The answers are not surprising but worth committing to. One of the most frequent answers is a clear and specific sense of purpose, linking the activity to the WHY? question – We’re doing this because… We’re learning this because… etc. The other common answer is that the activity needs to be processed in terms of what was and wasn’t learned. (It is key that students explain this independently. Many teachers think that just because they may have said something about purpose at the start that therefore students can answer these questions later on. It is often not the case.)

A third optional part of the exercise is to share examples of the most powerful experiential learning in one’s own experience as a learner to provide a check and to go beyond the earlier answers.

I always ask all kids when I visit class the three questions at the heart of this caution:

  • What are you doing?
  • Why are you doing it?
  • What does this help you do that’s important?

Alas, many kids do not provide adequate answers. And that’s why we need to worry about merely hands-on learning – even as hands-on learning is vital for making abstractions come to life.

 

This article was excerpted from a post that first appeared on Grant’s personal blog; Grant can be found on twitter here; Experiential Learning: Just Because It’s Hands-On Doesn’t Mean It’s Minds-On

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You CAN Run a Science Fair!

Science Fair Image Well yes I have done it… and with very little help and I would do it again! Who doesn’t love a science fair?!  Why do we do science fairs and why do we love them? It is a great way for students to showcase what your kids can do. It also helps reinforce all the researching skills and procedures you have taught your kids though out the year, while exposing them to using the scientific process in a real world setting.  My most favorite thing of all is having my students pick something that they are passionate about learning and watching them wholeheartedly commit to their learning! I have recently began to call it a “science symposium” because we didn’t have judges and wanted it to be more of a sharing of knowledge not a competition. So what does it take to do this at your school? Here are some tips from the 3 times I have had to run my own science fair at 2 different schools.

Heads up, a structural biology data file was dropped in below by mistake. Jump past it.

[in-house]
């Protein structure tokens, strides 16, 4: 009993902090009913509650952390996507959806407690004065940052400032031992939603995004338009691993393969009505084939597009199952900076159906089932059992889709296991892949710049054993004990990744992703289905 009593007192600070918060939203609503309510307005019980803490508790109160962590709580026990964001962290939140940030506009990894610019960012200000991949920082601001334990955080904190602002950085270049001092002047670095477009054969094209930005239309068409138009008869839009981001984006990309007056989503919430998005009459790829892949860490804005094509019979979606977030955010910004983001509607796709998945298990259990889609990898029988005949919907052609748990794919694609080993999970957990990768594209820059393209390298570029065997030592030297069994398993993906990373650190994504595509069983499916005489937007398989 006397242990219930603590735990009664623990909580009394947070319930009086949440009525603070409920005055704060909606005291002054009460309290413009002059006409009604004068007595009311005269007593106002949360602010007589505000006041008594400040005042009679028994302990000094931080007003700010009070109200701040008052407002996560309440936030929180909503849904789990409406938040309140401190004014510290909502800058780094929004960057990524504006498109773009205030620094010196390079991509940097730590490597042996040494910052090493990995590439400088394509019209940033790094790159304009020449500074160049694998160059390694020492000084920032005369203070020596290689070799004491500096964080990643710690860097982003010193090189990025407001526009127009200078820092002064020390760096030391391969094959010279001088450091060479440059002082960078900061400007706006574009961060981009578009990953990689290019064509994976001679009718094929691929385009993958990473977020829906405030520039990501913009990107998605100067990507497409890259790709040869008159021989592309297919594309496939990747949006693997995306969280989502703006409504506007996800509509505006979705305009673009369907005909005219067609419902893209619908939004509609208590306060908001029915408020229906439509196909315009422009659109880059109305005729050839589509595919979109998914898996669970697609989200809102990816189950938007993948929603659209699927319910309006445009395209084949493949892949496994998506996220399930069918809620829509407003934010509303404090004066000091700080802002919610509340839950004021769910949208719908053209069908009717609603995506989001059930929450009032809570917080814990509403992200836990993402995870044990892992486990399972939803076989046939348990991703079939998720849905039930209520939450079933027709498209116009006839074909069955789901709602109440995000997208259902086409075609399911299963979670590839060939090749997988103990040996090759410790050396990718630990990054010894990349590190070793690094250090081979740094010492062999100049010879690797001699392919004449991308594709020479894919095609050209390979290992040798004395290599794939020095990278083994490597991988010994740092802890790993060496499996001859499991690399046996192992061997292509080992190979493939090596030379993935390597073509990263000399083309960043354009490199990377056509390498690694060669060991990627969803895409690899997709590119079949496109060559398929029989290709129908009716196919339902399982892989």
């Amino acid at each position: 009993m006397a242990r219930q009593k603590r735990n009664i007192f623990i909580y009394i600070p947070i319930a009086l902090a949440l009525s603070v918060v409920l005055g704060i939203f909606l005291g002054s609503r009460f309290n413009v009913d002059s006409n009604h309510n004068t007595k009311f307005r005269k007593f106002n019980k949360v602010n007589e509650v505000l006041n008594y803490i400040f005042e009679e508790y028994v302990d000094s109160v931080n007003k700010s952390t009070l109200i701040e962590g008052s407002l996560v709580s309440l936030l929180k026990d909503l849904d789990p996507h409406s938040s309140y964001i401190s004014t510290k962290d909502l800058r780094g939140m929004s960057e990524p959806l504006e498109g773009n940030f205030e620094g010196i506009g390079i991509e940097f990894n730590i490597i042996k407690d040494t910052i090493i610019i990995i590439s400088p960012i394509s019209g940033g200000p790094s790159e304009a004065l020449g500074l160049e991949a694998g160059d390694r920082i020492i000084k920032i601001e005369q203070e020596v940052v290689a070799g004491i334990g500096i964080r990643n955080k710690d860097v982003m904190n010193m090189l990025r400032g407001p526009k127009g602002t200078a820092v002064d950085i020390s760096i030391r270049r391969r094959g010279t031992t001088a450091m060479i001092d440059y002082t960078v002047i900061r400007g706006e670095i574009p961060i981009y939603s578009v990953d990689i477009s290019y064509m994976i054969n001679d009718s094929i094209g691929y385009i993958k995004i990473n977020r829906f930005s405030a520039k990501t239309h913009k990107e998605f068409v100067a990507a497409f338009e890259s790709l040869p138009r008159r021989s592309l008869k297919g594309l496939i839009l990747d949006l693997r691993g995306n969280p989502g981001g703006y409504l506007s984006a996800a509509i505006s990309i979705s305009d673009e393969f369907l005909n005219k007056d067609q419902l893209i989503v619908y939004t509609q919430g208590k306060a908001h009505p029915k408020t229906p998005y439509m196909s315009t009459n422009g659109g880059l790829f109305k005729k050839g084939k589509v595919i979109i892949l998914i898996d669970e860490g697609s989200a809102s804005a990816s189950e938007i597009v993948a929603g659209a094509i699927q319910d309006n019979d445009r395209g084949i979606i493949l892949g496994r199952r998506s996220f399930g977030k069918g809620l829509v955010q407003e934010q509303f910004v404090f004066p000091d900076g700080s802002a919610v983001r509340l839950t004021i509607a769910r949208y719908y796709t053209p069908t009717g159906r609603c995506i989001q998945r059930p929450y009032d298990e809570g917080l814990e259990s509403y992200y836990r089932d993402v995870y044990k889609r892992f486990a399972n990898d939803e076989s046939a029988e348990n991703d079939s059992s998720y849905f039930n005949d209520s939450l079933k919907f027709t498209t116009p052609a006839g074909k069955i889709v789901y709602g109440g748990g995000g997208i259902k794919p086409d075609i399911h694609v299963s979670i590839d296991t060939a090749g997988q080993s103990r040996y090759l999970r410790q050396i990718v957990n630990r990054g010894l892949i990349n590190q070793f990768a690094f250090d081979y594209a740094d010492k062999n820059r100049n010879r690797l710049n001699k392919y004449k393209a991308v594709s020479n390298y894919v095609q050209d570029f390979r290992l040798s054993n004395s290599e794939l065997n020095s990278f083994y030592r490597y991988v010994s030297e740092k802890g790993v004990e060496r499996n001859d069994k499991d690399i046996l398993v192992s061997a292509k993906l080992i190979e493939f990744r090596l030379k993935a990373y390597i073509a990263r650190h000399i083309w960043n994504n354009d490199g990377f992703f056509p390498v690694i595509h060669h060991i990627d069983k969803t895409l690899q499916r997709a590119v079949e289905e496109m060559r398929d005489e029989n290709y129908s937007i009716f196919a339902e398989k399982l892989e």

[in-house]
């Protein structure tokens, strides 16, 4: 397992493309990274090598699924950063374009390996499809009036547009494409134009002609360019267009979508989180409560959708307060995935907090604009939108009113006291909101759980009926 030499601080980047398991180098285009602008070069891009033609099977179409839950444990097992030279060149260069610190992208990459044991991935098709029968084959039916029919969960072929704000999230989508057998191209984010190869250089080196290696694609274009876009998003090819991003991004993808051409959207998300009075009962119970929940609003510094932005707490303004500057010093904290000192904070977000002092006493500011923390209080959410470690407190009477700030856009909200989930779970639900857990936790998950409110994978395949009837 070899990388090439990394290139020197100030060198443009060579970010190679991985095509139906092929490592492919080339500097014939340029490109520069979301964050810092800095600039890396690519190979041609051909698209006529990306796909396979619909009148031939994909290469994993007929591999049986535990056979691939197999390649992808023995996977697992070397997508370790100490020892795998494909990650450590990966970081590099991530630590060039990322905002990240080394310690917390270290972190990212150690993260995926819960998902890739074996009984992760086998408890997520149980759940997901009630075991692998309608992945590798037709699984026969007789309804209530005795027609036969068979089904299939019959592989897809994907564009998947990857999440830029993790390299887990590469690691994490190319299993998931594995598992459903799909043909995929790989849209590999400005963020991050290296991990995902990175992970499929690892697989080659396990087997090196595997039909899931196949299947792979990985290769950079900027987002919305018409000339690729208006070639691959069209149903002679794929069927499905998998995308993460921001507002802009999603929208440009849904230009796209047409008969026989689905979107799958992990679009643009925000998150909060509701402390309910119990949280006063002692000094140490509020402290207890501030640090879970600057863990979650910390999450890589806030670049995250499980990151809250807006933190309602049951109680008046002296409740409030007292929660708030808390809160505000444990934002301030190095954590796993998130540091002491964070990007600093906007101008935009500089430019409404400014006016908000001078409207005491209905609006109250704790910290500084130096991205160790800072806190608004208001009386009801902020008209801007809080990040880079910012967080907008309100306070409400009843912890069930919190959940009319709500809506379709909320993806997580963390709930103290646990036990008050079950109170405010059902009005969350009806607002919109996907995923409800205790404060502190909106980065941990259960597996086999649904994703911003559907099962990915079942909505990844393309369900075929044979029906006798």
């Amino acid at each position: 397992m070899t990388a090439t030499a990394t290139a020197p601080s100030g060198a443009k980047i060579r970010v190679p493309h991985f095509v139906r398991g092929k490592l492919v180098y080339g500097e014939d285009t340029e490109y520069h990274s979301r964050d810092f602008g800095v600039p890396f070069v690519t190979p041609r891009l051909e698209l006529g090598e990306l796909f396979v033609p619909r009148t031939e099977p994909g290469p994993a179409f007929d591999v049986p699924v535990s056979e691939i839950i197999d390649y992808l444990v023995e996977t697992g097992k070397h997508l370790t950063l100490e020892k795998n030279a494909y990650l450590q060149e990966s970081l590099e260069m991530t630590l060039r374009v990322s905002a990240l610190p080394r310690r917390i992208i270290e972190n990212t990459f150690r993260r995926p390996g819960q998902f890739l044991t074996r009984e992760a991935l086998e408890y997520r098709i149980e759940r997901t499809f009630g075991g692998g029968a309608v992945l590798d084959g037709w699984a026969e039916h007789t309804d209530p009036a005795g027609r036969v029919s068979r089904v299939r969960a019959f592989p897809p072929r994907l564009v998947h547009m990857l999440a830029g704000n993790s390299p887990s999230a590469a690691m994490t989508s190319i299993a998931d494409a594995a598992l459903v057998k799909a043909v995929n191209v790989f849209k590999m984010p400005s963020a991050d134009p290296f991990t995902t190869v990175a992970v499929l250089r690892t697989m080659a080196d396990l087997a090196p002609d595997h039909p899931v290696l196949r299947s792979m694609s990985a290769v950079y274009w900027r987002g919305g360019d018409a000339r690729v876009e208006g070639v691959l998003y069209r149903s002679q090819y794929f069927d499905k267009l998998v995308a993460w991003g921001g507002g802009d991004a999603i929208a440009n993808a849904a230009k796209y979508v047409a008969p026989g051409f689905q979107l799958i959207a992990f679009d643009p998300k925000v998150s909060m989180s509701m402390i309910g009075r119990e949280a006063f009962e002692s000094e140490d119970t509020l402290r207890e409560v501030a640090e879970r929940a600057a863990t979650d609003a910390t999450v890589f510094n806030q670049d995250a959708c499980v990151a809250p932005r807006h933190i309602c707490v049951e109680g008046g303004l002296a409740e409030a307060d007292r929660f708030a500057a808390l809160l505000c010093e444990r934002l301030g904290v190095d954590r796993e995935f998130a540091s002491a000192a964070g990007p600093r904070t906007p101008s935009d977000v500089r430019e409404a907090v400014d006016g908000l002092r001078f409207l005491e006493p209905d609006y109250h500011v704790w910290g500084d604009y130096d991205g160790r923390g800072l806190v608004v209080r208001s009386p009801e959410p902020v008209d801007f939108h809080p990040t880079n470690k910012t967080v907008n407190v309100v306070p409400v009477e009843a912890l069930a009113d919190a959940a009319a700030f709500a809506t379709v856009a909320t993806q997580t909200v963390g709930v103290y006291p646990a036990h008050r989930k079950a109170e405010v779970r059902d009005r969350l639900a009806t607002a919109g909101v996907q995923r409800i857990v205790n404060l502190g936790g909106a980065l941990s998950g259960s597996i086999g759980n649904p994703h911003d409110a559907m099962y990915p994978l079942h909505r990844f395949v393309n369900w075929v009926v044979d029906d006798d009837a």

Plan Plan Plan!

Your Science fair is just like any long-term project. While it is a pain to manage them in the classroom, if you plan everything before you even begin you will be surprised how easy it is to pull this off. I use this checklist every year to get my planning going. Obviously, every school is different and will need different things but I thought it would be great to share my list. Symposium Checklist. I always first inform the parents so that they know what will be expected of their children, and that it is a group project. Parents like to know this so they can expect out of school meet ups with their child’s group members. I also invite the parents so this gives them an opportunity to get it on their calendars. I left the students choose their topics. I have done themes for the projects, like one year my entire 6th grade did a project involving a plant. Some years it is a do what ever you are interested in. I try to be very hands off in this stage really giving the ownership to the students, which can be hard to do but it really adds to the quality of the project and their learning. I guide them through their research and their investigations and help them understand data when needed. Again, I am very hands off I have taught them all they need to know and really this is their moment to shine. My students are required to write a lab report for their work and I use a checklist rubric so they know exactly what is expected. They also get a clear description of what their tri-fold posters should have as well as a poster present rubric. Lab Report Rubric   Presentation & Poster Rubric

Keep Students Accountable!

The first time I ran a science fair I had a lot of students who flew under the radar. You know the kid, the one who does 2 things for the entire project and passes it off as their work with the star science student, then collects that A+ grade. It is just is not fair, so  myself and some other colleges came up with sone ideas to help.

  1. Responsibly sheet – Break up parts of the project into chunks, Materials, Lab report sections,  Who is buying the poster? and have members of the group sign up BEFORE they actually begin. I keep copies of these so when a part of project is missing or not done to standard i know jut who i have to have “that” conversation with or who I have to email or locate during lunch, in the hall way or whenever ( you know how it is sometimes) to get them to fix it! This keeps the students honest and able to say when they let the group down. For our overly involved parents they can also see what their kid needs to work on (or didn’t work on).